There are so many people to thank for my TV career. One of those is Walter Gold who is executive director of the DC Fire & EMS Museum and has been a long time member of the Friendship Fire Association. Walter, a veteran newsman, first introduced me to management at Channel 9 in the early 1980s when he pitched my services as a tipster.
At about the same time, there were a number of local TV reporters who encouraged me to make the move from radio to television. They included Mary Norton and Brian Williams at Channel 5 (Brian had also been a volunteer firefighter) and Larry Shainman at Channel 4.
Then there is the man who may have been the best TV reporter this market has ever seen, Mike Buchanan. Mike was the one who convinced news director Dave Pearce to hire me.
Once at Channel 9 it was the photographers and editors who molded this skinny radio guy into a TV reporter.
But probably the biggest influence on my career came from the person you will see in the videos above and below, Rich Adams.
I first met Rich around 1977. As one of the first Cardiac Rescue Technicians in Prince George’s County, Chief Jim Estepp had asked me to join him and PIO Duncan Munro for a TV broadcast at Channel 9. Rich was the producer of the “Town Hall” meeting probing the state of EMS in the region. Bob Strickland and Gordon Peterson hosted the two-part broadcast. It was my first appearance on Channel 9, eight years before I was hired (I’d love to find that tape).
Watching Rich in action at Broadcast House, made it clear he had successfully melded his love of EMS with his job as a journalist. Rich was an active member of the Bethesda-Chevy Chase Rescue Squad in Montgomery County, Maryland. His monthly columns in Firehouse were a must read for those in EMS.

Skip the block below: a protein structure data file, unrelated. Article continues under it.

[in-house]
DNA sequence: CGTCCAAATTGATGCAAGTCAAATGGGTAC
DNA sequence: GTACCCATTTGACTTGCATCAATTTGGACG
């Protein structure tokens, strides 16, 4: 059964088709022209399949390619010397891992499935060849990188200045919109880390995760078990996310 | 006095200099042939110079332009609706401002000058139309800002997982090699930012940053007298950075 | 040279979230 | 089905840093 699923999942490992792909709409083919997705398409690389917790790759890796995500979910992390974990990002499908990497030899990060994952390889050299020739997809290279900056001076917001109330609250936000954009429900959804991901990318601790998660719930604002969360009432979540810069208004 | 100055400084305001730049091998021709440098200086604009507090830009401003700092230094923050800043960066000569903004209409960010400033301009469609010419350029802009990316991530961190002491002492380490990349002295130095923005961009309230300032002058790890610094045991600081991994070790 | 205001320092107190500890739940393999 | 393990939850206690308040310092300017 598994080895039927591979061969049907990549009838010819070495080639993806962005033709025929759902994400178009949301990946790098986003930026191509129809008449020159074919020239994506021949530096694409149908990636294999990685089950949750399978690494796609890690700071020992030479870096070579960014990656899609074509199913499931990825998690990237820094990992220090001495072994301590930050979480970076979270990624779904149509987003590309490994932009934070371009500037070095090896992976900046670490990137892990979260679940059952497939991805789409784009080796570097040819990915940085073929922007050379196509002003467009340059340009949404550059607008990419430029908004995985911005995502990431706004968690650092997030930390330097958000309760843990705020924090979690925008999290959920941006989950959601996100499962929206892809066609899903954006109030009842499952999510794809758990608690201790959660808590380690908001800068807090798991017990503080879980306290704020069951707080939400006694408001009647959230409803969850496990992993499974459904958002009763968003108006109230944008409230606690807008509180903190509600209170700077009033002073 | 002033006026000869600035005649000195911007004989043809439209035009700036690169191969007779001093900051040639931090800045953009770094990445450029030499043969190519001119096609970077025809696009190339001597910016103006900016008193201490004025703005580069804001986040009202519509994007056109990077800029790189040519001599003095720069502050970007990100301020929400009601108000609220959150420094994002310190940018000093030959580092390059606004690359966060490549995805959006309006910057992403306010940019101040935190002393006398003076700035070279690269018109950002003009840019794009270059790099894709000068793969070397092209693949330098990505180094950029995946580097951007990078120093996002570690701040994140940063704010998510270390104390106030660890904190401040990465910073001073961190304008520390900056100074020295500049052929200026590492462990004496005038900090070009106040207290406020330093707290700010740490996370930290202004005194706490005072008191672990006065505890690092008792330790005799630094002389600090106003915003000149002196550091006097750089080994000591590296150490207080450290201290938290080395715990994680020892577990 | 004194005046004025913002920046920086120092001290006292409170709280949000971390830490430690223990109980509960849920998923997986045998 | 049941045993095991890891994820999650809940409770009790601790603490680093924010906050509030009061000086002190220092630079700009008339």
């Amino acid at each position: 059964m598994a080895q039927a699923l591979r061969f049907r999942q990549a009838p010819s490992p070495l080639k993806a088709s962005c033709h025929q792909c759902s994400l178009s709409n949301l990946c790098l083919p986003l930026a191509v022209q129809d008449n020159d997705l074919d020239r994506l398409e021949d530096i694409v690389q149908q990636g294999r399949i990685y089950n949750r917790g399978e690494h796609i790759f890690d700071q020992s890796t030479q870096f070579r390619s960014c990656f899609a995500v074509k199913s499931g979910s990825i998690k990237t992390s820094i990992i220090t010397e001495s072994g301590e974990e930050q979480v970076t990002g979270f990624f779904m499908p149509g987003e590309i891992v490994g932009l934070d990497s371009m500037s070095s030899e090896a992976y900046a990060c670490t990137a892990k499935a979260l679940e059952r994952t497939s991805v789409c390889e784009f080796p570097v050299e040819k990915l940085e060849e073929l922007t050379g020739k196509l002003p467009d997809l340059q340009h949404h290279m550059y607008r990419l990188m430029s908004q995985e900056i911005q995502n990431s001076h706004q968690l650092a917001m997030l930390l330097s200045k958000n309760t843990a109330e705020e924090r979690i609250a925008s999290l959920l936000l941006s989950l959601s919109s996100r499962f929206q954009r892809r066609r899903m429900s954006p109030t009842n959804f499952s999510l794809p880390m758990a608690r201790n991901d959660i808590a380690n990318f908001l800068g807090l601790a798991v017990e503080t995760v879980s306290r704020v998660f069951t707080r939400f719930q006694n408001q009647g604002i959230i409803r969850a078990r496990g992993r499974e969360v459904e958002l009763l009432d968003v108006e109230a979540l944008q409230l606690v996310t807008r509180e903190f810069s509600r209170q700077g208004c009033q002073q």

We really got to know each other well starting in 1982 after I began working at WTOP Radio in the Stuart Petroleum Building next door to Channel 9 (both stations used to be in the same building when they were owned by The Washington Post). It was through Rich that I met his close friend Hal Bruno. Hal is someone I had long been a fan of. In my mind those two set the standard on combining journalism with a passion for fire and EMS.
For Rich it was very much an advocacy type of journalism. As editorial director he was the voice of TV station management in taking positions on important community issues. Just like the editorial page in any newspaper, TV stations across the country used to provide these opinions on a regular basis, usually adjacent to a newscast. But Rich did something very different than the average editorial director. He made public safety, particularly EMS and fire, a priority.
From my perspective, the influence of Rich Adams on the delivery of fire and EMS in and around the Nation’s Capital was immense. His knowledge and experience, plus his TV pulpit, allowed him to influence policy and light a fire under political leaders, fire chiefs and others when needed. And when things didn’t change for the better, Rich stayed on the case.
That role has not been filled since Channel 9 stopped doing editorials in the 1990s and Rich moved over to the news department assignment desk before heading out on his own. Rich died in 1996.
Don’t just take my word about Rich’s legacy. Watch these editorials.
The video at the top of this post is a February, 1982 series Rich did on the region’s capabilities in the face of disaster. He talks about the lessons learned from January 13 of that year when the crash of Air Florida Flight 90 into the icy Potomac River occurred moments before a deadly Metro train derailment underground in nearby Southwest Washington. I contend the results of the prodding by Rich (and it went well beyond this series of reports) can be directly linked to the regional response almost 20-years later at the Pentagon on September 11.
The second video consists of two editorials by Rich focusing on the April, 1982 fire that destroyed the Filene Center at Wolf Trap Farm Park. In the second editorial he keys in on a pretty dismal fire safety record by the federal government in the form of the National Park Service.
I am not sure there was ever anywhere else in the country that had an such an important advocate on TV regularly focusing on fire and EMS.
I often think if he was still with us that a blog or website would have been the perfect outlet for Rich Adams. I can assure you that Adams911 would have been much more interesting than STATter911.
Also on STATter911 …
- Public safety in the digital age: Blogger surrounded by police broadcasts the negotiations live on the Internet. – December 2, 2012
- Helmet-cam: House fire in Adams Township, PA. – January 8, 2013
- DC Fire & EMS Department looking at encryption of radio channels. Navy Yard shooting cited as example. – November 20, 2013
- The passing of Chief Tom Carr – April 24, 2013
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